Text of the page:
Symptoms connected to this disease
Signs of high brain pressure, such as headaches and vomiting, often figure in this instance. Other complaints include changed eye movement, reduced vision, difficulty walking and occasional epileptic seizures. Rapid skull growth may occur in young children because their skull is not yet fully developed.
How do we make the diagnosis?
An MRI scan of the brain detects the occurrence of a tumor, which is usually located in the cerebrum (the great brain) and sometimes in the cerebellum (the little brain). The diagnosis is only certain after the tumor is examined by means of a biopsy or through surgery (neurosurgical removal). In addition, the patient's spinal fluid is examined and an MRI scan of the spinal cord is done to determine whether there are any signs of metastases.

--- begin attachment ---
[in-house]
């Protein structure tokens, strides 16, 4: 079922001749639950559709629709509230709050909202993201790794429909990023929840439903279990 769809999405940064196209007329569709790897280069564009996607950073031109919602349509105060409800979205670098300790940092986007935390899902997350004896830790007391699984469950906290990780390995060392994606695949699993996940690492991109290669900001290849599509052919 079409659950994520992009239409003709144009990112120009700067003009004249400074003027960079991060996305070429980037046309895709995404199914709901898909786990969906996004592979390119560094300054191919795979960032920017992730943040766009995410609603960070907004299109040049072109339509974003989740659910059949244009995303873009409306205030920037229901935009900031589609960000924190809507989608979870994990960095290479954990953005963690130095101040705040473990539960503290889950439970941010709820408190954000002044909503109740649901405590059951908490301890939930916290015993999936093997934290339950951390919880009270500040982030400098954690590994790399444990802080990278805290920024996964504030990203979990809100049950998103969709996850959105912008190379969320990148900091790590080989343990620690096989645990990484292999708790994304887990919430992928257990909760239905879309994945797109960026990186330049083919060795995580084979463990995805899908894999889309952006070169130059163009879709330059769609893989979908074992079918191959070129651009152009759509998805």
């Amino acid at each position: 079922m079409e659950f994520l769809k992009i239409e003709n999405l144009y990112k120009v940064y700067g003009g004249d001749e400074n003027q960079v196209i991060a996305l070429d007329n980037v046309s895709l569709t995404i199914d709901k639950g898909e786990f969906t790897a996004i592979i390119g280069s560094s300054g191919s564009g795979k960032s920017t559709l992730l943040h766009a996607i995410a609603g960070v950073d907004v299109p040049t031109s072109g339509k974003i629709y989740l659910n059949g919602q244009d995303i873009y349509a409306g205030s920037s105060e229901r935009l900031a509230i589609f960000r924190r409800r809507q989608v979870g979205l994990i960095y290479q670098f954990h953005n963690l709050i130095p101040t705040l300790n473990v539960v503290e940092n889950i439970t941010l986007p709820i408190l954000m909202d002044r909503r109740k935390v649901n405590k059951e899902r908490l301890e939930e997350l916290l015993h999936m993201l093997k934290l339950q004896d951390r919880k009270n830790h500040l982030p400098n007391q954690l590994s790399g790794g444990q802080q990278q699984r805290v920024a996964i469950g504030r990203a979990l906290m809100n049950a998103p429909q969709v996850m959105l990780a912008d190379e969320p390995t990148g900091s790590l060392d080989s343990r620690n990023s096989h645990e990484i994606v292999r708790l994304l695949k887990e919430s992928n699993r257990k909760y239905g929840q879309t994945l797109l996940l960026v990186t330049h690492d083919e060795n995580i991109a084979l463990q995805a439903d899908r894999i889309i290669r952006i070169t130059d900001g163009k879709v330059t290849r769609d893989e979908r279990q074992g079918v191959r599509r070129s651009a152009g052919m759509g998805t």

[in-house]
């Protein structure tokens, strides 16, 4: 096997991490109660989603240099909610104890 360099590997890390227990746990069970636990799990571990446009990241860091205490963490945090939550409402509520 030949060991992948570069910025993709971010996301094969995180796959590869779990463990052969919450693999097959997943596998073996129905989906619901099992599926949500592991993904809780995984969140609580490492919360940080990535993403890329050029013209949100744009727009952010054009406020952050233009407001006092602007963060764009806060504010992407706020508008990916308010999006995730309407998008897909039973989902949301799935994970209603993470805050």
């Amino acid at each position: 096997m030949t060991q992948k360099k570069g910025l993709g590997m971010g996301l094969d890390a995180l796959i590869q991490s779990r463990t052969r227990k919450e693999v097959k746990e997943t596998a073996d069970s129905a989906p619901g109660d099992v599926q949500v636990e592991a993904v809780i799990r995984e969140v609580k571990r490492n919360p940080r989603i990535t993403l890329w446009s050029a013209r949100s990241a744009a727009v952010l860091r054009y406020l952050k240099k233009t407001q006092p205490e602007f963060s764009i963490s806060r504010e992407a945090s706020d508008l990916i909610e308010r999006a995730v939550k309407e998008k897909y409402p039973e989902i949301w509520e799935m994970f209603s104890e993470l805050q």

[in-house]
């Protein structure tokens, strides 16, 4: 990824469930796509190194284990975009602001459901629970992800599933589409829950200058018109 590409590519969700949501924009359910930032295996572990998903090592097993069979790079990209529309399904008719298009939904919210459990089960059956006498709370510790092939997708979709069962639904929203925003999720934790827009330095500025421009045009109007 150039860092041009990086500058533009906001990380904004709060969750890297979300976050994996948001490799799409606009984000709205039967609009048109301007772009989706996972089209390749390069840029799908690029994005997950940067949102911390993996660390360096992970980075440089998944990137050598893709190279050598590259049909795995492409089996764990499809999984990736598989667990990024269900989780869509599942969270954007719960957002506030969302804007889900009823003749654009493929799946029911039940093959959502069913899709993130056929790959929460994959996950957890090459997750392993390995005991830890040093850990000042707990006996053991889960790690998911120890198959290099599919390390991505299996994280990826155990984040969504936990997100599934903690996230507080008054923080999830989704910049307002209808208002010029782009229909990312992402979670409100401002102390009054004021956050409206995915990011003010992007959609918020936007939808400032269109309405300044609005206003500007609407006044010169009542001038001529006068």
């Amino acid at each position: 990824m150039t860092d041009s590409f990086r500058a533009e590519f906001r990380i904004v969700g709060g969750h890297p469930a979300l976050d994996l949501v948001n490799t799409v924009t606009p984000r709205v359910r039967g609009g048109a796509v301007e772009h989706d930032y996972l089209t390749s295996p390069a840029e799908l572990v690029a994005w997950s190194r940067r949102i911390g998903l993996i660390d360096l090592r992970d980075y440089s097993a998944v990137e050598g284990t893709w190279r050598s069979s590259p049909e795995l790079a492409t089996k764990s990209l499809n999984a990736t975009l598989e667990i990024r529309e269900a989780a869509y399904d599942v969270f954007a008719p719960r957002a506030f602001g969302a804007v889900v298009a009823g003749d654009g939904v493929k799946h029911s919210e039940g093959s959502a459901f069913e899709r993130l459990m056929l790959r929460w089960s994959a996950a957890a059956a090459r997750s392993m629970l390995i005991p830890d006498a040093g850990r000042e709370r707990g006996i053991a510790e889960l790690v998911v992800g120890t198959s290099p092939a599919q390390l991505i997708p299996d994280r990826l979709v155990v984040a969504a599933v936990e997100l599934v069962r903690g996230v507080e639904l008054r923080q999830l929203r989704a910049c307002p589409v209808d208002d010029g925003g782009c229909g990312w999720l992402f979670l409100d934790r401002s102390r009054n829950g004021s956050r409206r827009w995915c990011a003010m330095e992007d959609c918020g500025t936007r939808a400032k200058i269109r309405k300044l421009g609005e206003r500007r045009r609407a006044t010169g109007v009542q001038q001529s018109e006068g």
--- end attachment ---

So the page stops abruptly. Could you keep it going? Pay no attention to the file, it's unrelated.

The aim is to surgically remove the whole tumor, however that is not possible in some instances and there might also be remnants in the form of metastases. The follow-up treatment consists of chemotherapy. After assessing the effect of the chemotherapy, a determination can be made as to whether any remnants can still be removed. The type of treatment differs based on the location of the tumor, any tumor remnants and the patient's age. Radiotherapy is usually the last step in the treatment; however, if the patient is a young child, long-term chemotherapy is often required to suppress the tumor cells until their brain can be subjected to radiotherapy.